By Anthony D'Alessandro
By Catherine Wagley
By Amanda Lewis
By Catherine Wagley
By Channing Sargent
By L.A. Weekly critics
By Amanda Lewis
By Catherine Wagley
|Photo courtesy UCLA Live|
The last time hip-hop choreographer Rennie Harris came to Los Angeles, the beat blew the lid right off UCLA’s Schoenberg Hall. The walls and floors vibrated with it. Harris’ Puremovement crew kicked and rapped to it. DJs spun, scratched and sampled; VJs mixed a psychedelic rush of projections spontaneously to it. An SRO crowd of 500 breathed and pulsed as one inside it. The beat was inescapable. The beat was a force to be reckoned with.
Part urban griot, part groundbreaking contemporary artist, Harris has similarly blown the lid off the concert-dance world over the past 12 years by flipping the script on those who think they know what hip-hop dance is and can be. Since founding his Philadelphia-based dance company in the early 1990s, Harris has shown that the raw energy of the street and the improvisational wizardry of club battles could safely transition to a high-art setting without pandering to the preconception that hip-hop is all flashy acrobatic tricks. Harris doesn’t discount that high-flying athletic moves are part of his mix of house, hip-hop proper, b-boying, Campbell-locking and popping — he just tries to downplay that side of it in his work. Instead, he focuses on the deep expressiveness of a dance form typically relegated to mere background booty-shaking in some music video.
With his 1994 autobiographical solo Endangered Species, Harris made it immediately clear that he was doing something unlike anything seen before. Following a voice-over narration detailing a childhood marked by too much violence and too few choices, Harris moved through a popping sequence — his specialty — slowed down to a freeze-frame soliloquy of spare gestures and deconstructed moves that bore scant resemblance to their street origins. Layered with the sound of labored breathing, Harris’ disembodied voice questioned a world that requires only that he “be black and die,” while simultaneously articulating a physical vulnerability to debunk the hypermasculine warrior image of hip-hop dancers projected in the media.
Then, six years later, in his postmodern hip-hopera Rome & Jewels, Harris proved that hip-hop culture could go toe to toe with Shakespeare. Incorporating a rhapsodic fusion of Elizabethan prose and hip-hop-ese, Harris sampled Shakespeare’s Romeo and Juliet and Jerome Robbins’ West Side Story to create a ghetto bildungsroman in which Juliet is a metaphoric shaft of light representing Rome’s shifting world-view. Like Endangered Species, though, R&J ends in death, with Rome unable to step over into a better world.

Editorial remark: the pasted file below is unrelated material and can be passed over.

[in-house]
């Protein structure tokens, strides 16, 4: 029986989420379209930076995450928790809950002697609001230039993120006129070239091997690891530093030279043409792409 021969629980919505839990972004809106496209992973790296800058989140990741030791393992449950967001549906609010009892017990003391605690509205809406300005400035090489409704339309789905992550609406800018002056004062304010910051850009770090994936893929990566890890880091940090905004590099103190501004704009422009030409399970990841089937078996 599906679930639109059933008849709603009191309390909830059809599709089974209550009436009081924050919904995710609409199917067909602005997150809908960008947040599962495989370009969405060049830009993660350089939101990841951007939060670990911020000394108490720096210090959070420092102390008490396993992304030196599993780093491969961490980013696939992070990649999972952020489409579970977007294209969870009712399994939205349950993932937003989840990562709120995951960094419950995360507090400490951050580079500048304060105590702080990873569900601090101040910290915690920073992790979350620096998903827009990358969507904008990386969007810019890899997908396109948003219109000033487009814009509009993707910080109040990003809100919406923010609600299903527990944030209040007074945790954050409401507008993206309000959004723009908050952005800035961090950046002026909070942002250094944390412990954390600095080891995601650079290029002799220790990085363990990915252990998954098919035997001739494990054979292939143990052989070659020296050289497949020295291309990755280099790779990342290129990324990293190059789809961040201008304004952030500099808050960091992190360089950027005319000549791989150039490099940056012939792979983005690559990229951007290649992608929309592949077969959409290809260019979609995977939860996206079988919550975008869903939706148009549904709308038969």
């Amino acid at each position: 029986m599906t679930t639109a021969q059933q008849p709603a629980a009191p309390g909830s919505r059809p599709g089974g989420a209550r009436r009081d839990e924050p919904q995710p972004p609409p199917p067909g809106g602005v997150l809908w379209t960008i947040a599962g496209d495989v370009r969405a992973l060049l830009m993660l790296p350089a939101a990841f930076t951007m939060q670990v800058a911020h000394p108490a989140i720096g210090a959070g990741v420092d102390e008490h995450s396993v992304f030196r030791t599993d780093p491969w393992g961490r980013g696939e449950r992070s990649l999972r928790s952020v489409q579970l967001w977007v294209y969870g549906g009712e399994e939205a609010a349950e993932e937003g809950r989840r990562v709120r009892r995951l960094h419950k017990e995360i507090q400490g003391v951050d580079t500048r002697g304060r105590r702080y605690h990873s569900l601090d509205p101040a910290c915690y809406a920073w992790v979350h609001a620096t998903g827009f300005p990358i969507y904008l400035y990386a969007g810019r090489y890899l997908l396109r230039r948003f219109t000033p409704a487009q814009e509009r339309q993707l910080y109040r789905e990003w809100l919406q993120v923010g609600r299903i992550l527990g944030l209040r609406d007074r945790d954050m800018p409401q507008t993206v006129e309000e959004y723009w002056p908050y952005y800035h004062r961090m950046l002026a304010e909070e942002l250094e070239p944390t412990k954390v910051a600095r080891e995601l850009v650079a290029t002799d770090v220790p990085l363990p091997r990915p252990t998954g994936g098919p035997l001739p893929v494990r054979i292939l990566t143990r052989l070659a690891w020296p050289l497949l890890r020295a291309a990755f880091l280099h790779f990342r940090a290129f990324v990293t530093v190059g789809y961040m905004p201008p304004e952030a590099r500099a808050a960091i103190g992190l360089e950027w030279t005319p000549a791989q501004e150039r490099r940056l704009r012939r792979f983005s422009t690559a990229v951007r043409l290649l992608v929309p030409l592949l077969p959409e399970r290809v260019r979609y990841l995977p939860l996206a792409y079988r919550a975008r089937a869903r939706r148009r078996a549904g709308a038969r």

From the start, audiences and dance critics, club cats and grayheads alike sat up and took notice. But with Rome & Jewels, as dance critic and scholar Brenda Dixon Gottschild wrote shortly after its premiere, we all knew we were watching dance history being made.
Harris returns to UCLA next week with a new production, Facing Mekka, which promises to be both as riveting as Rome & Jewels and quite different. When I interviewed Harris in 2000, he said that he himself was Rome, mired in the conditions of his life. Unlike Rome, however, Harris ultimately managed the transition “from having one foot in the street and one in the universe to having both feet in the universe”; with Mekka, he has established himself firmly in a larger universe of possibility.
Leaving behind the stories of the street that framed much of Puremovement’s early repertory, Mekkacelebrates cross-diasporic connections between contemporary Africanist/black culture and traditional African culture in a loosely woven suite. The piece furthers the theatrical fusion Harris achieved in Rome & Jewels, incorporating a video collage — once again mixed live — and an eclectic range of percussion, vocal and instrumental musicians share the stage with DJ Evil Tracy and a cast of 11 dancers.
At a January preview in New York, one observer described Mekka as a prayer. After its premiere in Easton, Pennsylvania, a few weeks ago, a local reviewer wrote that it was about “the ongoing search of African-Americans to assemble a whole self from the splinters of a communal history.” Another critic described it as an “incantatory” ritual of healing that moves from mourning and catharsis to celebration.
Harris, however, was more elliptical when I caught up with him by telephone after Mekka opened. He insisted that it’s not “about” anything. No themes. No messages. What, then, did he hope audiences would take away from the evening? “Whatever they want. The work I do isn’t about other people. It’s about my spiritual journey. Going somewhere to be entertained is a little egotistical; you go to the theater to share an experience.” So what experience is he sharing in Mekka? “I’m still trying to figure that out.”
Twenty-three-year-old cast member Nina Kamala Flagg laughed when I told her this story. “Yeah, that’s Rennie,” she said. A Los Angeles–based hip-hop and modern dancer (and daughter of well-known teacher and choreographer Karen McDonald), Flagg is one of five women in Mekka, all of whom are proficient in African dance as well as hip-hop. Harris has had few women in his company through the years — in Rome & Jewels, one had to squint to find them sprinkled in among the predominantly male gangs. This time, though, Harris held a workshop exclusively for the women before bringing in the men. According to Flagg, he also taught the women low-to-the-ground and inverted moves traditionally considered masculine.